The science behind “everything everywhere at once”
‘All Everywhere All At Oncereceived seven awards Oscar Sunday and although it is science fiction, the film’s plot combines two theories supported by physicists about the multiverse.
The award-winning film is dedicated to Evelyn Wang (played by Michelle Yeoh)who must bond with parallel universe versions of herself to prevent a powerful being from destroying the multiverse.
The multiverse is the theory that our universe may not be the only one, but one of an infinite number of parallel universes containing an infinite number of versions of ourselves.
The filmmakers stated that they drew inspiration from the interpretation of the many worlds and the space bubble theory.
One suggests that when you make a decision, you split the universe in two, and the other goes back to when the universe was formed in the Big Bang 13.8 billion years ago.
“Everything, Everywhere, All At Once” focuses on Evelyn Wang (played by Michelle Yeoh), who must bond with parallel universe versions of herself to stop a powerful being from destroying the multiverse.
All at Once was written and directed by Daniel Kwan and Daniel Scheinert, who call themselves The Daniels.
In an interview with The newspaper “New York TimesThe Daniels reveal how the film combines two multiverse theories.
“It’s fun to imagine both versions,” Kwan said. “They both point to infinity, or just point to the unknown.”
The many-worlds interpretation supports the idea that there are multiple versions of ourselves, which has been developed by several physicists at prominent research centers such as the University of Oxford and the Massachusetts Institute of Technology.
The concept was developed by Hugh Everett in the late 1950s, who developed the idea for his doctoral dissertation.
This interpretation suggests that each event can have more than one outcome, causing reality to split and branch, creating new universes in which alternate events take place.
This was told by Max Tegmark, a physicist at the Massachusetts Institute of Technology and a supporter of this idea. Washington Post: “Actually, when I get a parking ticket, I try to think, ‘Hey, there’s another version of a parallel universe where I didn’t get a ticket’ to feel a little better. And there is another version that my car was towed.
The cosmic bubble suggests that because the universe expanded at an extraordinary rate after the Big Bang, this created quantum fluctuations that led to separate bubble universes that evolved in their own way.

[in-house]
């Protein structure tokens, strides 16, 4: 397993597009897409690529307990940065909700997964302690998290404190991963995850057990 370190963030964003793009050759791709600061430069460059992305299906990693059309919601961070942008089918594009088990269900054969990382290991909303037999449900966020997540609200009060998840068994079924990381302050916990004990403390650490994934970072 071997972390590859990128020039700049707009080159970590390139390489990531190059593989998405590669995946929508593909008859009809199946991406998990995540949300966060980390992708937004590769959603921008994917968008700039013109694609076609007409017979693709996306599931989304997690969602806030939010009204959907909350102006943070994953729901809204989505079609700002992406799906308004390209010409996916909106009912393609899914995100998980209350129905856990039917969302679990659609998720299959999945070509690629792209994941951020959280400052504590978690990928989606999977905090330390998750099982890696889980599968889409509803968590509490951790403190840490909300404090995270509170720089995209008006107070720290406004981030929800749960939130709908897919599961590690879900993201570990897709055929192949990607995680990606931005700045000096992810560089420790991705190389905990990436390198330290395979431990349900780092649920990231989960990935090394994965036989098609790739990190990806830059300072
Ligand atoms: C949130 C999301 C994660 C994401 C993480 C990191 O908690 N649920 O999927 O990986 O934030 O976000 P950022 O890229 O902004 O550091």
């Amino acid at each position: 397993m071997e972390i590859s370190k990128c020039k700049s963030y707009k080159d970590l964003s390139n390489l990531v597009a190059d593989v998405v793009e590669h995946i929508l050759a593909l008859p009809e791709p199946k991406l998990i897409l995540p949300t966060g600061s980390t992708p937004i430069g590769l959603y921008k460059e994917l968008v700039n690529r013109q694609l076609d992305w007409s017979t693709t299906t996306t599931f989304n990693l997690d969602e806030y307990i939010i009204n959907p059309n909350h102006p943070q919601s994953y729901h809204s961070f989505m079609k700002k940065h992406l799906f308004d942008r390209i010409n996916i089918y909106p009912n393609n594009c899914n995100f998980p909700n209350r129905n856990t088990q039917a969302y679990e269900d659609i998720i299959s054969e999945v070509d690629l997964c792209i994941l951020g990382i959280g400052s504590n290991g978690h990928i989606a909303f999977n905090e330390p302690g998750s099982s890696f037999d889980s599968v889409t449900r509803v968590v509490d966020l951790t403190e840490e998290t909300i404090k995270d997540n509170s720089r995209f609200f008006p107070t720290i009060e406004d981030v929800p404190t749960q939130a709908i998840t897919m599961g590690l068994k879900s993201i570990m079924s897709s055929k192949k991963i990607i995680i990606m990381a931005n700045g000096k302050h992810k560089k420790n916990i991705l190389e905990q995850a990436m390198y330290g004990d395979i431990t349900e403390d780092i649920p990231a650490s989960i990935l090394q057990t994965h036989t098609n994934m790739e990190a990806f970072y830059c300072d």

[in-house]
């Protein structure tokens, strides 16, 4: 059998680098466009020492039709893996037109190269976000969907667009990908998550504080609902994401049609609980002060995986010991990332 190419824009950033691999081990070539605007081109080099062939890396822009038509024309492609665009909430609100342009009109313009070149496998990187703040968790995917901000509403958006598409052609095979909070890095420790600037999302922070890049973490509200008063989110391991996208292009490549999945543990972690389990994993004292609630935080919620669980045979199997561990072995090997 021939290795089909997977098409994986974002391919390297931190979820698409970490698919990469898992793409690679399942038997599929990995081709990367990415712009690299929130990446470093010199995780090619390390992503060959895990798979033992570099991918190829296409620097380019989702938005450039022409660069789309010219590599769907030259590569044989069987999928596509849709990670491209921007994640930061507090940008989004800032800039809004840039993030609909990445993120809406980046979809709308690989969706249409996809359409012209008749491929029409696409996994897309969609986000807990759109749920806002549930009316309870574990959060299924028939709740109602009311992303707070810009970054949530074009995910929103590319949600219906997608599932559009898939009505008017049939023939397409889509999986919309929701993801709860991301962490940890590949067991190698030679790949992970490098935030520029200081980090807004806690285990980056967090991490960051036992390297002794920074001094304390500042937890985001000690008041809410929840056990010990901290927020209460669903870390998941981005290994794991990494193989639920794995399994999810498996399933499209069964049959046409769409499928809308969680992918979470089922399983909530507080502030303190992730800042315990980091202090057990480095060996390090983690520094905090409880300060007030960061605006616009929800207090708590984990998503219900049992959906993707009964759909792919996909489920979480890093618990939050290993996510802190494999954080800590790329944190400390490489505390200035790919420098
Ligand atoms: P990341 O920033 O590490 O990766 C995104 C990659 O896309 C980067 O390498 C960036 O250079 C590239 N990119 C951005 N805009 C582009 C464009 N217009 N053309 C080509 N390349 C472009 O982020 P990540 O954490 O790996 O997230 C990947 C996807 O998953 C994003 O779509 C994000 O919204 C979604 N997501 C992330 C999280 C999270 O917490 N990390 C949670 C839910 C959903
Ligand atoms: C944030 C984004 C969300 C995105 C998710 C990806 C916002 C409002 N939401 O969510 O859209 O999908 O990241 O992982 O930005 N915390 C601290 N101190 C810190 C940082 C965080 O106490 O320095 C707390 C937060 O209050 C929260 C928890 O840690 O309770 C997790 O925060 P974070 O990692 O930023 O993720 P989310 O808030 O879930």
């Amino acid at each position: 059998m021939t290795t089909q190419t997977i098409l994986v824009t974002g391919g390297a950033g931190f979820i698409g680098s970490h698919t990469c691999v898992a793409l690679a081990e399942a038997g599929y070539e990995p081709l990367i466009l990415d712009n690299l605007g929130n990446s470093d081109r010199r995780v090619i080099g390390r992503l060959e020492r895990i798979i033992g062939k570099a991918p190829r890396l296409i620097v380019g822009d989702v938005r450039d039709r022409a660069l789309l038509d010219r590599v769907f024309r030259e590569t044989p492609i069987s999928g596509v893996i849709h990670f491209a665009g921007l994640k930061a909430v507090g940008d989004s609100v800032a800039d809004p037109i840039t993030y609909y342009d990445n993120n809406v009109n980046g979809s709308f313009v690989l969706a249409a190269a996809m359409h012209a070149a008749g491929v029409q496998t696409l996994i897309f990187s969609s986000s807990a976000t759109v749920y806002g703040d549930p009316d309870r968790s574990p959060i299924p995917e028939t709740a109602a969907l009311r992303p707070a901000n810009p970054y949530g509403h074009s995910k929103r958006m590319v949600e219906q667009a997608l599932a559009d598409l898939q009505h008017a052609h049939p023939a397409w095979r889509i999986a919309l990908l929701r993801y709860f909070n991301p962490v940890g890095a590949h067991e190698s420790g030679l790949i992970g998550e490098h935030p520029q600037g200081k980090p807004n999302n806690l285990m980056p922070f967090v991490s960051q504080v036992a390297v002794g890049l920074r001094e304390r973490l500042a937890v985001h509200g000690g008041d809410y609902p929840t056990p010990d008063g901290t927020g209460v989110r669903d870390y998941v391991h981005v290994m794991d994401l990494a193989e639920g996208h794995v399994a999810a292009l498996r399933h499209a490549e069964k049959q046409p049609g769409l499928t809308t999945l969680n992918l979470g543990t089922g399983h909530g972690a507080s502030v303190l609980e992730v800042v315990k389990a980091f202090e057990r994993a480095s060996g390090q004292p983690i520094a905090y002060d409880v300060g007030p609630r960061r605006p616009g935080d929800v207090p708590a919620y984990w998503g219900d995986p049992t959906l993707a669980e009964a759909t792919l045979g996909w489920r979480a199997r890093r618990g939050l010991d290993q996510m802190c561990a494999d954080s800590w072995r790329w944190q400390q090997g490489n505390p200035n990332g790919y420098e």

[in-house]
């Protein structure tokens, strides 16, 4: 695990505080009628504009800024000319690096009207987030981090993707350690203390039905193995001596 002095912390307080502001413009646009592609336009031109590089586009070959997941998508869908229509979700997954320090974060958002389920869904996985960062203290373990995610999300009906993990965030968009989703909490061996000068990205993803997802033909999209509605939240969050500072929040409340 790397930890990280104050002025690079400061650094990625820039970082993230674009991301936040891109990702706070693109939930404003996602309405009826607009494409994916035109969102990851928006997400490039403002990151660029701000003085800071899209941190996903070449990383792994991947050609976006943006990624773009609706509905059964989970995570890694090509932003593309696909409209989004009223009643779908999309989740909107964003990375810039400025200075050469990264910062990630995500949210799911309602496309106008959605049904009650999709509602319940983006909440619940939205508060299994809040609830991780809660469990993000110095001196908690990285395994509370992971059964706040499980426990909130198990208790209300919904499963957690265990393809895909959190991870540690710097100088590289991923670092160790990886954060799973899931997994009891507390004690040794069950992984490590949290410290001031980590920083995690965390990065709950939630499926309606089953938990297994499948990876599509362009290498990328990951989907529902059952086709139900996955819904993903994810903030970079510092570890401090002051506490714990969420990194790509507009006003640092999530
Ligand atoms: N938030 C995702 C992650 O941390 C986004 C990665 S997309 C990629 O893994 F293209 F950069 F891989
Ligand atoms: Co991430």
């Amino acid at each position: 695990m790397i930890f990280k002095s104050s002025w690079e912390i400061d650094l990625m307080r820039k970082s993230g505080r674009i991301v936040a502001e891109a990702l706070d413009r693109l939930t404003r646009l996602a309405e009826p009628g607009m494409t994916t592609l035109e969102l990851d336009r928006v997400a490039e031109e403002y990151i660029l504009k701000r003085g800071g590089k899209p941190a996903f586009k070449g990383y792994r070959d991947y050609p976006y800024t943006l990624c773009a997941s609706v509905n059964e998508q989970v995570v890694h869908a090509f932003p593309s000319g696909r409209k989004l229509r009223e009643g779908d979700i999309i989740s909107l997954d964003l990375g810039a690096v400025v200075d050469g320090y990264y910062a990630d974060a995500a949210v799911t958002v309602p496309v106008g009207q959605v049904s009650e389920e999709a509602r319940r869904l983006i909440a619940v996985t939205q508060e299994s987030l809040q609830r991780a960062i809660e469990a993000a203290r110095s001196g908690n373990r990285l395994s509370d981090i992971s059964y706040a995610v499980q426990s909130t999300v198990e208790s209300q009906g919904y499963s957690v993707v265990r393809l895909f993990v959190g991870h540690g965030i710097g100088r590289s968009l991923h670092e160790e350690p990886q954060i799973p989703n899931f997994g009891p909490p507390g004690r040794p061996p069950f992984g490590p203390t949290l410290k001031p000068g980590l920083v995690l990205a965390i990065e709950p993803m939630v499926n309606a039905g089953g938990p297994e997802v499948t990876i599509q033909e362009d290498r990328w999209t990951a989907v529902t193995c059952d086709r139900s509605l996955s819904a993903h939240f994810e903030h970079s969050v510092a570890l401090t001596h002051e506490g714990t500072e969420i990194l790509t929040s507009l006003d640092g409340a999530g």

Evelyn and her husband Waymond (played by Ke Hai Quan) go to the IRS building to discuss the issue, and here Waymond is being controlled by the other world version of himself (pictured) – Alpha Verse.
Speaking to The New York Times, Daniels said that the film is less about physics and more about how physics makes you feel.
“If you could see alternative lives, it would be… it would make you spiral,” Scheinert said.
“It would make any of us kind of get confused about the life you could lead and the choices you could make.”
The focus of the film is Evelyn, a middle-aged Chinese immigrant who owns a laundromat that is audited by the IRS.
She and her husband Waymond (played by Ke Hai Kuan) go to the IRS building to discuss the matter.
While there, Waymond is controlled by an alternate world version of himself, the Alpha Verse.
Alpha-Verse was the first to develop technology to track the direction of other universes and the ability to mentally connect to different parts of the multiverse.
Evelyn is played by Michelle Yeoh (left), who won the Best Actress Oscar, while Ke Hai Quan, who played her husband, won the Best Supporting Actor Oscar.
Alpha Waymond gives Evelyn a device that allows her to enter Evelyn’s mind from other realities.
And the ability to jump through the worlds was given by Bert Goldman, a self-proclaimed spiritual master and energy healer.
Goldman created this as a self-help method, believing that people could change their minds to access other realities and change their lives.
Physicist Cynthia Sue Larson wrote the book Quantum Leaps: The Extraordinary Science of Happiness and Prosperity.
Larson proposes a similar idea that coincides with her “paradigm shift” theory that we exist in an interconnected holographic multiverse.
Many scientists have resisted the concept of infinite universes because no one has found a way to measure the idea.
Geraint Lewis, Professor of Astrophysics at the University of Sydney, Australia, author of Where Did the Universe Come From? And other cosmic questions told Forbes: “Once we get the math, we’ll have a chance to see if we can detect the presence of other universes… we currently have no idea which path we’re on.”
WHAT IS THE MULTIUNIVERSE THEORY?
The multiverse theory suggests that our cosmos is one of many different “alternative” universes.
The number of universes can be infinite, which means that there are an infinite number of versions of reality, some of which are very similar to ours.
Some may have Earth-like planets, societies, and even people. Others may exist where dinosaurs weren’t wiped out or Germany won World War II.
The multiverse theory suggests that our cosmos is one of many different universes (artist’s impression).
It may seem far-fetched, but this concept is the subject of much debate among physicists.
Host and physicist Professor Brian Cox supports the idea that there could be many universes.
Professor Stephen Hawking’s latest research paper, completed just ten days before his death in March 2018, suggests that our universe is one of many, each with similar physical states.